Prospective investors wishing to buy the assets of a company lock, stock and barrel could buy all of the shares from the seller and there would, ordinarily, be no difficulty in arranging such a transaction. The assets of the company are valued by the owner of the shares and the purchaser, and the shares are bought for the valuation arrived at. The purchaser who can pay cash for the shares simply pays the purchase price and the shares are transferred which avoids any expenses of having immovable property registered in the name of the company transferred to the purchaser. But, what if the purchaser does not have cash on hand to finance the purchase, which is more often the case. Would it be possible, for example, to secure payment of the purchase price by passing a bond over the assets of the company or to look to the company for some other form of finance?

Traditionally, purchasers had to persuade banks or some other financier to finance a purchase of shares in South African companies. The ways in which one could finance deals was, until recently, restricted by our company laws which generally prohibited a company from providing loans, guarantees and other forms of security for the purchase of its own shares. The thinking behind this restriction was that the resources of a company should not be used to the detriment of minority shareholders and creditors of the company.

However, in recent years, this prohibition also had the effect of hampering black economic empowerment in South Africa in that empowerment partners could not look to the company for financial assistance to take up shares in the company. It also became questionable whether other tactics could be used in order to protect creditors and minority shareholders.

At the end of last year, our Companies Act was at long last amended to provide that a company may now provide finance to a purchaser to take up shares in the company provided that the directors of the company are satisfied that following the transaction, the assets of the company will exceed its liabilities (the solvency test), and the company will be in a position to pay its debts as they become due in the ordinary course of business both subsequent to, and for the duration of, the transaction (the liquidity test). The shareholders must also pass a special resolution approving the terms upon which the assistance is to be given. It may now be possible for our purchaser mentioned in the example above to secure payment of the purchase price by approaching the company for financial assistance. The method is, however, more likely to be used to purchase only some of a company's shares.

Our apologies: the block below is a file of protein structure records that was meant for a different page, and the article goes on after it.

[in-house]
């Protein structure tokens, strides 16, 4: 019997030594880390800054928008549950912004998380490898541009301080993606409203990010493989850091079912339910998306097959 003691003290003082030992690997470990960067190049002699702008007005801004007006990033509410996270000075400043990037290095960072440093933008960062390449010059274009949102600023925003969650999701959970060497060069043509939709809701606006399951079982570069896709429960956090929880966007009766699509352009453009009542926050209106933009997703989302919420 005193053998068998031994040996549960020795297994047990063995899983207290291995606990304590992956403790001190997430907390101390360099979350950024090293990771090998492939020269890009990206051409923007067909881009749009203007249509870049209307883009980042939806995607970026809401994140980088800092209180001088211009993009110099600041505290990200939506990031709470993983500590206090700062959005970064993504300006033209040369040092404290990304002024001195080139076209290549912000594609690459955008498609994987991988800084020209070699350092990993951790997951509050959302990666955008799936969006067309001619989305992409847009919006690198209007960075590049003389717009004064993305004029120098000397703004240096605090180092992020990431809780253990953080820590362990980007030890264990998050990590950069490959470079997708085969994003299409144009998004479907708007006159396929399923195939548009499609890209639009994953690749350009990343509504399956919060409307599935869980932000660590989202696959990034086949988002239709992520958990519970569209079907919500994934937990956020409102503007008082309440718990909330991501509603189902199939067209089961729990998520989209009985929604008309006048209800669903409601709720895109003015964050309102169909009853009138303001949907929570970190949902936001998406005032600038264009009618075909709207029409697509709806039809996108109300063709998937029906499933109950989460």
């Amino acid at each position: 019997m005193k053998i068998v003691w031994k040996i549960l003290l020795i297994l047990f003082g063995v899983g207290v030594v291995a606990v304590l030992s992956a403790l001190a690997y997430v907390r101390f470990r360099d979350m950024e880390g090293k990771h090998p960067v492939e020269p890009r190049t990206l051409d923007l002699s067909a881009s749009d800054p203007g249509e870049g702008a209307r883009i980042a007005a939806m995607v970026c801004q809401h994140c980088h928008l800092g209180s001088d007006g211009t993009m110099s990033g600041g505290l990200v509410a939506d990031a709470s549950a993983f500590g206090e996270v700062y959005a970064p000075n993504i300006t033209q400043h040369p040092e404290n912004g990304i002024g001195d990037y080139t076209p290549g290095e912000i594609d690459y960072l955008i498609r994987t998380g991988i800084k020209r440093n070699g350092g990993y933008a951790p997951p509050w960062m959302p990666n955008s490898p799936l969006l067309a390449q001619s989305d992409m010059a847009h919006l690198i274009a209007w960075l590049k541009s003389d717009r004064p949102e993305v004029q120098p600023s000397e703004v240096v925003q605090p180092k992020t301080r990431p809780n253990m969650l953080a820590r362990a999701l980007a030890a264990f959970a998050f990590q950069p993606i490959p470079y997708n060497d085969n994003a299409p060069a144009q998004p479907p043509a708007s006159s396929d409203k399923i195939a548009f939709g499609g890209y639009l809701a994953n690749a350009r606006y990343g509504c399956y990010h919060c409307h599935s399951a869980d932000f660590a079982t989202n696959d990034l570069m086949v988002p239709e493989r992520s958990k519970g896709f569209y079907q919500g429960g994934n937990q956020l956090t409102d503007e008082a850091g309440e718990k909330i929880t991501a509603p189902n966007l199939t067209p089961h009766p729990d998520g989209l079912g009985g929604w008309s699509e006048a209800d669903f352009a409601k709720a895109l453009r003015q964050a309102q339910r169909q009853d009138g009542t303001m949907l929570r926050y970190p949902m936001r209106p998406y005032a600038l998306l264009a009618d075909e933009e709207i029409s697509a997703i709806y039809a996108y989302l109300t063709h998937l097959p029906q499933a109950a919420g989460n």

The amendment certainly expands investors' options when looking for finance and tends to facilitate shareholder diversification. But it is yet to be seen to what extent it will have an impact on BEE deal activity in the market as the new section requires the directors of the company to confirm that the company will remain liquid for the "duration of the transaction". This is an onerous statement for directors to make, particularly if the funding is to endure over a long period. Nevertheless, early indications are positive. JSE-listed ceramic tiles retailer Italtile concluded a BEE transaction in terms of which it was proposed that 10.7% of its share capital was to be placed in the hands of black-owned entities and Rainbow Chickens concluded a similar deal in terms of which 15% of its equity was sold to a broad based consortium and company employees for R915,6 million. Both the Italtile and Rainbow BEE transactions were structured on the basis of the amendment to the Companies Act.

Our law now facilitates the financing of deals by the company itself whilst, at the same time, creditors are protected by means of the solvency and liquidity tests and shareholders views are taken into account by requiring a special resolution. Cash flush companies may now be able to use their own funds to restructure without looking to financial institutions for such assistance. Obviously, appropriate advice should always be sought because a financing structure which contravenes our company law may be unenforceable and the directors of the company concerned will expose themselves to personal liability and criminal charges.

The content of this article is intended to provide a general guide to the subject matter. Specialist advice should be sought about your specific circumstances.